TABLE VII______________________________________ Melt Index @                      Ultimate 160 C.          Modulus @           Elon-Com-  250 psi  100% Elon- Ultimate gation %pound (dg/min) gation (psi)                     Strength (psi)                              %      Set______________________________________IV-A  0.313    73         151      750IV-B  0.438    64         150      1010   69IV-C  0.510    61         111      780    63IV-D  1.456    51          88      850    88IV-E  2.759    41          62      600    75______________________________________
EXAMPLE 5 Reaction Formulation

29.0 g butadiene

3.0 g NaSS

50 g boiled, distilled water

0.5 g diisopropylbenzene hydroperoxide

0.5 g triethylene tetramine

2.3 g Tween 80

0.3 g Na4 P2 O7.10H2 O

0.14 g 1-dodecanethiol

The free-radical emulsion polymerizations were carried out as described in Example 1, except that 10-ounce beverage bottles were used. Sample A was reacted for 6 hours to 29% conversion and Sample B was reacted for 22 hours to 67% conversion. The copolymers are described in Table VIII.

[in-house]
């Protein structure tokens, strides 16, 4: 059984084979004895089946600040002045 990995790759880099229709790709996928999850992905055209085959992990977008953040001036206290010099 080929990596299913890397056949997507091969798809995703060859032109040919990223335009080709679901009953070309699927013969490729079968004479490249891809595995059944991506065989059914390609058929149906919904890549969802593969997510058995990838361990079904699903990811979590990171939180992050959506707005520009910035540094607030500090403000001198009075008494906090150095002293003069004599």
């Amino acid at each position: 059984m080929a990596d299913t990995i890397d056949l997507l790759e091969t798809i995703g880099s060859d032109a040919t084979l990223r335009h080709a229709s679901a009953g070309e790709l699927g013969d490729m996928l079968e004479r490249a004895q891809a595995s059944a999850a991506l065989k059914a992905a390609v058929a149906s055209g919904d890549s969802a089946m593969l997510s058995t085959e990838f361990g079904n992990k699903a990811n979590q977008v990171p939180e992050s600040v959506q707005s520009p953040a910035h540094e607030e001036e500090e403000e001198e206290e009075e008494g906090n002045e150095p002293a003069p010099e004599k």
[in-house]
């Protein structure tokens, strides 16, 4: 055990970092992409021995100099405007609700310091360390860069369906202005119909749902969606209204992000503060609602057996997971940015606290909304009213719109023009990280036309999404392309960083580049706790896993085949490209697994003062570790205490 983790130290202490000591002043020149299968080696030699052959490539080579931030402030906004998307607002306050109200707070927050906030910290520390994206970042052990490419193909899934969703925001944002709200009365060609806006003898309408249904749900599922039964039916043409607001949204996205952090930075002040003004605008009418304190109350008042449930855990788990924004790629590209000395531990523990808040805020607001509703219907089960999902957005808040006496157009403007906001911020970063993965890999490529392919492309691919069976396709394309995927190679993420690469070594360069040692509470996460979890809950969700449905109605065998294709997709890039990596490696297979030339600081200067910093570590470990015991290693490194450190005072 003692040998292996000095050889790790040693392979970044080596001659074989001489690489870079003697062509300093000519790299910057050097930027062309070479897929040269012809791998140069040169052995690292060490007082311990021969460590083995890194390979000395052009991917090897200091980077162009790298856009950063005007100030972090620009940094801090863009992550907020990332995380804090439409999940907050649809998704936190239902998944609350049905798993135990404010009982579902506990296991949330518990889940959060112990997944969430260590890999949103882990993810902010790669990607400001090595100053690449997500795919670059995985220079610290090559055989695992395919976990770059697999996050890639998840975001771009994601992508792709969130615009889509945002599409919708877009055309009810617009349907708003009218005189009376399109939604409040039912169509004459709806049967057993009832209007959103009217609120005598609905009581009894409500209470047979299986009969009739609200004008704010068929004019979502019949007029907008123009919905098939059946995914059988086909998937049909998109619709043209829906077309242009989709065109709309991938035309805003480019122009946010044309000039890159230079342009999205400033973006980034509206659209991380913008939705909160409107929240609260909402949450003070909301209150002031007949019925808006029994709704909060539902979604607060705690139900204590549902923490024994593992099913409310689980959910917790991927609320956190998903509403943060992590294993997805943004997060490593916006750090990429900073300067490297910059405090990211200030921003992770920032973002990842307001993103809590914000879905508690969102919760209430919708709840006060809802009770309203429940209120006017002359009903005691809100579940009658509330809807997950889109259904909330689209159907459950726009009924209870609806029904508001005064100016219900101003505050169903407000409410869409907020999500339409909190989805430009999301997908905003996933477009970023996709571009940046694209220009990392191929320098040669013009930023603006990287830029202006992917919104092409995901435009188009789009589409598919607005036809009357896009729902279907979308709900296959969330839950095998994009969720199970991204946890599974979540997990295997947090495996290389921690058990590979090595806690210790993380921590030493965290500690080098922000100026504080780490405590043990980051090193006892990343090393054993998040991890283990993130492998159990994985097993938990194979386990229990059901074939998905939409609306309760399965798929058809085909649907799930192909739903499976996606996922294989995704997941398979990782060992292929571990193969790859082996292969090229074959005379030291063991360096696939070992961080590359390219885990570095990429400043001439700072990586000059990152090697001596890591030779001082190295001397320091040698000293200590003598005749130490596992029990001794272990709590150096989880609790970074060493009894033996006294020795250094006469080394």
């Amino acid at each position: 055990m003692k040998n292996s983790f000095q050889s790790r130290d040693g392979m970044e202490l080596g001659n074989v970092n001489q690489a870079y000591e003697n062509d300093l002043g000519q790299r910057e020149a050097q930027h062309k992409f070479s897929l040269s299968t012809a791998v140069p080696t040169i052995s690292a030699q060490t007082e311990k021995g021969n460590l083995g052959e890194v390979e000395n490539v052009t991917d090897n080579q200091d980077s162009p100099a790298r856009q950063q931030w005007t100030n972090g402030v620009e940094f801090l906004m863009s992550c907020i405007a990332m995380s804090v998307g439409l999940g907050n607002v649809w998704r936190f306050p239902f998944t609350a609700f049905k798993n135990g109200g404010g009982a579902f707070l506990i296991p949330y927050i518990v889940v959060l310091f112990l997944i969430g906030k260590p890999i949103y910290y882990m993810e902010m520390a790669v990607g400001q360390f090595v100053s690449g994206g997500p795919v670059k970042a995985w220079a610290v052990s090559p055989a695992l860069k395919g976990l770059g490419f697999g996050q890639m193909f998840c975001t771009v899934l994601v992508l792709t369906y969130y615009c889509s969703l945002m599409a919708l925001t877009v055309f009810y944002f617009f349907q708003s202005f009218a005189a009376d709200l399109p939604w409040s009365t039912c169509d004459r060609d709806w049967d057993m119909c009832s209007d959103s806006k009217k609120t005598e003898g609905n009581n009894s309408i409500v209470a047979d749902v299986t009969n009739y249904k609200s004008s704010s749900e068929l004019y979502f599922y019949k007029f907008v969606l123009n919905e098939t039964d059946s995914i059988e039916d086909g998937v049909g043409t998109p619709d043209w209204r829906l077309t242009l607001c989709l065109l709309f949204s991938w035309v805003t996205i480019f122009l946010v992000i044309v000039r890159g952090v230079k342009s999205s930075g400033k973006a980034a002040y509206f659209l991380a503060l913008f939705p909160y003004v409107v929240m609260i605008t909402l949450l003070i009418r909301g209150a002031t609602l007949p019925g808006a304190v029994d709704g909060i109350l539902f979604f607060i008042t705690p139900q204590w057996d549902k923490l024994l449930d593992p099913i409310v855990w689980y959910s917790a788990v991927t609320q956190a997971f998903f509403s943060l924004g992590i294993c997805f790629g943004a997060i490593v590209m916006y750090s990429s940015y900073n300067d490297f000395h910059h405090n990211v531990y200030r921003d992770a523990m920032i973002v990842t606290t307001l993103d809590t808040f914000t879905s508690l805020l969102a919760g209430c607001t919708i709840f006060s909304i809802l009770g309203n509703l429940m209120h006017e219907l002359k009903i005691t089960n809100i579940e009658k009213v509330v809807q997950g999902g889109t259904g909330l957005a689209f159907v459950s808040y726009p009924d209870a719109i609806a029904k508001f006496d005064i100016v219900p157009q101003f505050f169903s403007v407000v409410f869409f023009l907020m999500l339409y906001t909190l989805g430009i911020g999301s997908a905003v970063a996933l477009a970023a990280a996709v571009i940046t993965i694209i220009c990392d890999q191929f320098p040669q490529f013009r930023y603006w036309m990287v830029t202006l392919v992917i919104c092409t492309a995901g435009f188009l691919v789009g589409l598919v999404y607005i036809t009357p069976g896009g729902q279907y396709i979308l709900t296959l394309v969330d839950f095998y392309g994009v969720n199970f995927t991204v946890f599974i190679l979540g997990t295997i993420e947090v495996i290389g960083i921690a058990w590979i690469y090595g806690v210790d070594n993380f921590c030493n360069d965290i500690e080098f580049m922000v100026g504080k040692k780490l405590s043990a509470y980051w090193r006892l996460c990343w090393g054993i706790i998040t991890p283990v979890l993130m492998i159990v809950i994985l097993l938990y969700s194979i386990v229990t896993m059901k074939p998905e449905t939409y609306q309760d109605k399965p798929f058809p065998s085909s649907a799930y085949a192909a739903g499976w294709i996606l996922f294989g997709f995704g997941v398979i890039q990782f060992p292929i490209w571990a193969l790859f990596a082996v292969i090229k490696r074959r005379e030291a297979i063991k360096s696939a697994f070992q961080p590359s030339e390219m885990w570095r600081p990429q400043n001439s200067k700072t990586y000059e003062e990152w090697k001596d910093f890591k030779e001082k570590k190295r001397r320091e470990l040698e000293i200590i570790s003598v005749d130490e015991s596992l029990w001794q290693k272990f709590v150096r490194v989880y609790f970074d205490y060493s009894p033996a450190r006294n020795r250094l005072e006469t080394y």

Plasticized compositions were prepared by adding 10 weight percent zinc stearate, based on the weight of the polymer to 2% solution of the copolymers in solution. Films of both plasticized and unplasticized copolymers were cast from solution onto teflon and were first air dried and subsequently vacuum dried at room temperature. Microtensile specimens were cut from these films and mechanical properties were measured with an Instron Testing Machine.

The effect of the addition of zinc stearate on the tensile properties of several butadiene-sodium styrene sulfonate copolymers is illustrated in Table VIII. The effect of zinc stearate on the low molecular weight material is insignificant, while for the higher molecular weight polymer, the net effect is to double the tensile strength.